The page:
• The officers argued that, no matter how s. 71 is interpreted, they were free at common law to consult with counsel in the preparation of their notes. The SCC disagreed, as the case dealt with officers not as ordinary citizens, but in their professional capacity as subjects in a SIU investigation, and the regulation comprehensively sets out all the rights and duties in the matter.
  • The s. 71 right to counsel must be read restrictively, in order not to interfere with the officers duty under s. 9 to take notes, thus giving a harmonious interpretation to the regulatory scheme.


3.2. At the Supreme Court of Canada Cross-appeal

In dismissing the cross-appeal, Moldaver J held that even the perfunctory consultation contemplated by the Court of Appeal was liable to cause an "appearances problem," while LeBel and Cromwell JJ felt that the Court of Appeal was essentially correct in determining how and when the right to consult with counsel should not be exercised.


4. Impact

The decision has attracted controversy. While the SIU and the families welcomed it, groups such as the Ontario Provincial Police Association claimed that police officers now have less protection than the rest of Canada.

There also continues to be controversy as to the lack of support given to the SIU by the provincial government in pursuing its role in this case and others, which has attracted criticism from the Ontario Ombudsman.

  • else. Tab Hunter as Private Corporal Andy Schaeffer Natalie Wood as Susan Jessie Royce Landis as Mrs. Schaeffer Jim Backus as Sgt. Hanna Murray Hamilton
  • Beatrice Wood March 3, 1893 March 12, 1998 was an American artist and studio potter involved in the Avant Garde movement in the United States she
  • Montgomery County, Virginia. The complex includes the Hill School 1885 the Schaeffer Memorial Baptist Church 1885 and the Primary Annex 1888 The Hill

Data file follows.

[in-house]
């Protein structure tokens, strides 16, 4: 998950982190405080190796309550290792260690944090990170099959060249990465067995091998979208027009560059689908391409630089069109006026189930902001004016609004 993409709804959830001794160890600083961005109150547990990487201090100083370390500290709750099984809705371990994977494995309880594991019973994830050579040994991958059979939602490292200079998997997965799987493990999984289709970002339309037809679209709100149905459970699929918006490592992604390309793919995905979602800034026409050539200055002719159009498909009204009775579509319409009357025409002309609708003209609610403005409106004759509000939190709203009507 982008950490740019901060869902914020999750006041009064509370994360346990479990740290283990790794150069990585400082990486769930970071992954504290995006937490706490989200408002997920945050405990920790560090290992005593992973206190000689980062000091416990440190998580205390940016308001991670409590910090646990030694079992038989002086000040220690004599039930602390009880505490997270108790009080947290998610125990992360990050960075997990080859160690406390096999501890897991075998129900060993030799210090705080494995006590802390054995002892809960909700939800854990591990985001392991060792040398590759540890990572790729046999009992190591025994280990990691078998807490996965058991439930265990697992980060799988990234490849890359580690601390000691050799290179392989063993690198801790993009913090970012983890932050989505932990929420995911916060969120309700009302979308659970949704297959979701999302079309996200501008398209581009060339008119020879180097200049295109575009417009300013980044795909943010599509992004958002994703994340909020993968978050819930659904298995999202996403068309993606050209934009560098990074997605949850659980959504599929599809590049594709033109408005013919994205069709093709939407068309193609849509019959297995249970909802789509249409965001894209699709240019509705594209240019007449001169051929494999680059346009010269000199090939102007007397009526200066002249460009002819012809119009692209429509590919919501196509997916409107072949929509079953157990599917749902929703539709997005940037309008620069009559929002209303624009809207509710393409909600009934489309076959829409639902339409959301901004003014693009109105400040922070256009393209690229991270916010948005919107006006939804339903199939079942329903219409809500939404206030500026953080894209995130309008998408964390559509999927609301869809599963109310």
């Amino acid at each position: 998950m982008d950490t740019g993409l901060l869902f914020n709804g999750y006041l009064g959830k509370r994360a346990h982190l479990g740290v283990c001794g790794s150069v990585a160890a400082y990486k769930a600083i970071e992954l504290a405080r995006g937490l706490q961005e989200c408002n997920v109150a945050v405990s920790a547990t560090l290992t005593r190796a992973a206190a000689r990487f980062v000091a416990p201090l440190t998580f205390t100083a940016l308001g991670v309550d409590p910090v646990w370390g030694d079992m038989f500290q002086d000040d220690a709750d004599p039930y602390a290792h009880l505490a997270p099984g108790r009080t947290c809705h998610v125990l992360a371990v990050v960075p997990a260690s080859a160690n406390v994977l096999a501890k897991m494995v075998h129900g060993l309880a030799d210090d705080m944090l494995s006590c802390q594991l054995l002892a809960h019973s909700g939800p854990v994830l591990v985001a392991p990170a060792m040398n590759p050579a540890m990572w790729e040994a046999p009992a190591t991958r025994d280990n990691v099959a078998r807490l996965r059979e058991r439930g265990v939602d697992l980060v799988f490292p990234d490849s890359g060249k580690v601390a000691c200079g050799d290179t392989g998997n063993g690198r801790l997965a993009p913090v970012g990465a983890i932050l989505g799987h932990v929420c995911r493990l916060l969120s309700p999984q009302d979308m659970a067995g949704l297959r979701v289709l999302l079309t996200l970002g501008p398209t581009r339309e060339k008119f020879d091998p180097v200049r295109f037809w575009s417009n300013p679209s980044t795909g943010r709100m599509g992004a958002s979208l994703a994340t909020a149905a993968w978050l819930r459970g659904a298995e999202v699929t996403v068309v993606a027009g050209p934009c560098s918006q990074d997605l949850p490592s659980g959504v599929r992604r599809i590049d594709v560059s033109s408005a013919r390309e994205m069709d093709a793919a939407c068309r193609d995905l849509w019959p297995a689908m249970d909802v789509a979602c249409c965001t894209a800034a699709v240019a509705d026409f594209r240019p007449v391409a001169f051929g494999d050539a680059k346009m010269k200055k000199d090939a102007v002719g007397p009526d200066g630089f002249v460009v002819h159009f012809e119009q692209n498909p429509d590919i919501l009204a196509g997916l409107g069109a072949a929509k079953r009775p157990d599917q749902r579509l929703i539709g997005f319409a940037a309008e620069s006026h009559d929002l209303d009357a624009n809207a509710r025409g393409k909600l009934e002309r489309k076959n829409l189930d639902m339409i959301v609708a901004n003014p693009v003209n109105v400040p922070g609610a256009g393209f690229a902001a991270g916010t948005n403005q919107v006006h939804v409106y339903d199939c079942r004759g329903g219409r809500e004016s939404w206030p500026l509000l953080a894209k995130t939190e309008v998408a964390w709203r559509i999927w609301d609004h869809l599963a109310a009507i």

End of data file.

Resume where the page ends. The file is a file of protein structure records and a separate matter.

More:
• fungus was first described in the scientific literature by Jacob Christian Schaeffer in 1774. In 2001, DNA evidence compiled by Dirk Kruger and a number of
  • Kennedy and her sister, Judge Margaret G. Schaeffer were the first sister judges in the United States. Schaeffer sat on the 47th District Court in Farmington
  • pretiosa Schaeffer 1932 Altica probata Fall, 1910 Altica purpurea Fall, 1920 Altica quercetorum Altica ribis Brown, 1946 Altica rosae Woods 1918 Altica
  • University v British Columbia College of Teachers, 2001 SSC 31 WIC Radio Ltd. v Simpson, 2008 SCC 40 Wood v Schaeffer 2013 SCC 71 World Bank Group v Wallace
  • Atractocerus Palisot de Beauvois, 1801 Australymexylon Wheeler, 1986 Elateroides Schaeffer 1766 Lymexylon Fabricius, 1775 Melittomma Murray, 1867 Melittommopsis
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  • Mrs. McBride James Jansen Larry Rockwell and Larry Bryggman Frank Schaeffer For the 1998 1999 season, the Signature Theatre Company for their Residency
  • species Chrysobothris peninsularis: Chrysobothris peninsularis peninsularis Schaeffer 1904 Chrysobothris peninsularis sinaloae Van Dyke, 1951 Chrysobothris
  • Polycesta arizonica acidota Cazier, 1951 Polycesta arizonica arizonica Schaeffer 1906 Polycesta arizonica Report Integrated Taxonomic Information System